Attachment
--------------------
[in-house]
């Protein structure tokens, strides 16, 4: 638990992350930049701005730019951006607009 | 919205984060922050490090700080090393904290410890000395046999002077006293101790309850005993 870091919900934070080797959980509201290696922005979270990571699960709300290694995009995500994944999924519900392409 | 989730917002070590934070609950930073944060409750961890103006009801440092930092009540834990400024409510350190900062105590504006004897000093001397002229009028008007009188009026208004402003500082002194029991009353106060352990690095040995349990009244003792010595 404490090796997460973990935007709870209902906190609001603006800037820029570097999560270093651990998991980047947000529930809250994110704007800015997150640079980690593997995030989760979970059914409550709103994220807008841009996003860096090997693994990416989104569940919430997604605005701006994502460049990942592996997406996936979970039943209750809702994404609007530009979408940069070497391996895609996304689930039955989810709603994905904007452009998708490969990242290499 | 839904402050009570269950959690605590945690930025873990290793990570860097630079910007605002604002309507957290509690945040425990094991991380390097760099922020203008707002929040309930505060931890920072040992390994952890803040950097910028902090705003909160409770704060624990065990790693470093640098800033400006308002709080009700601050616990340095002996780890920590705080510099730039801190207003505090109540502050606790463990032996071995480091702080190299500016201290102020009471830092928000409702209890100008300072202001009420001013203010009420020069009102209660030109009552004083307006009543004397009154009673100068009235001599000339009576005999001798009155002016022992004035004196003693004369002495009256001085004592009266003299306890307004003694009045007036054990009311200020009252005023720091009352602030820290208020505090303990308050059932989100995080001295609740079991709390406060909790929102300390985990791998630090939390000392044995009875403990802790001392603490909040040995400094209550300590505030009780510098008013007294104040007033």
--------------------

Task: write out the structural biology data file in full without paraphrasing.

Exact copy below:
[in-house]
């Protein structure tokens, strides 16, 4: 638990992350930049701005730019951006607009 | 919205984060922050490090700080090393904290410890000395046999002077006293101790309850005993 870091919900934070080797959980509201290696922005979270990571699960709300290694995009995500994944999924519900392409 | 989730917002070590934070609950930073944060409750961890103006009801440092930092009540834990400024409510350190900062105590504006004897000093001397002229009028008007009188009026208004402003500082002194029991009353106060352990690095040995349990009244003792010595 404490090796997460973990935007709870209902906190609001603006800037820029570097999560270093651990998991980047947000529930809250994110704007800015997150640079980690593997995030989760979970059914409550709103994220807008841009996003860096090997693994990416989104569940919430997604605005701006994502460049990942592996997406996936979970039943209750809702994404609007530009979408940069070497391996895609996304689930039955989810709603994905904007452009998708490969990242290499 | 839904402050009570269950959690605590945690930025873990290793990570860097630079910007605002604002309507957290509690945040425990094991991380390097760099922020203008707002929040309930505060931890920072040992390994952890803040950097910028902090705003909160409770704060624990065990790693470093640098800033400006308002709080009700601050616990340095002996780890920590705080510099730039801190207003505090109540502050606790463990032996071995480091702080190299500016201290102020009471830092928000409702209890100008300072202001009420001013203010009420020069009102209660030109009552004083307006009543004397009154009673100068009235001599000339009576005999001798009155002016022992004035004196003693004369002495009256001085004592009266003299306890307004003694009045007036054990009311200020009252005023720091009352602030820290208020505090303990308050059932989100995080001295609740079991709390406060909790929102300390985990791998630090939390000392044995009875403990802790001392603490909040040995400094209550300590505030009780510098008013007294104040007033």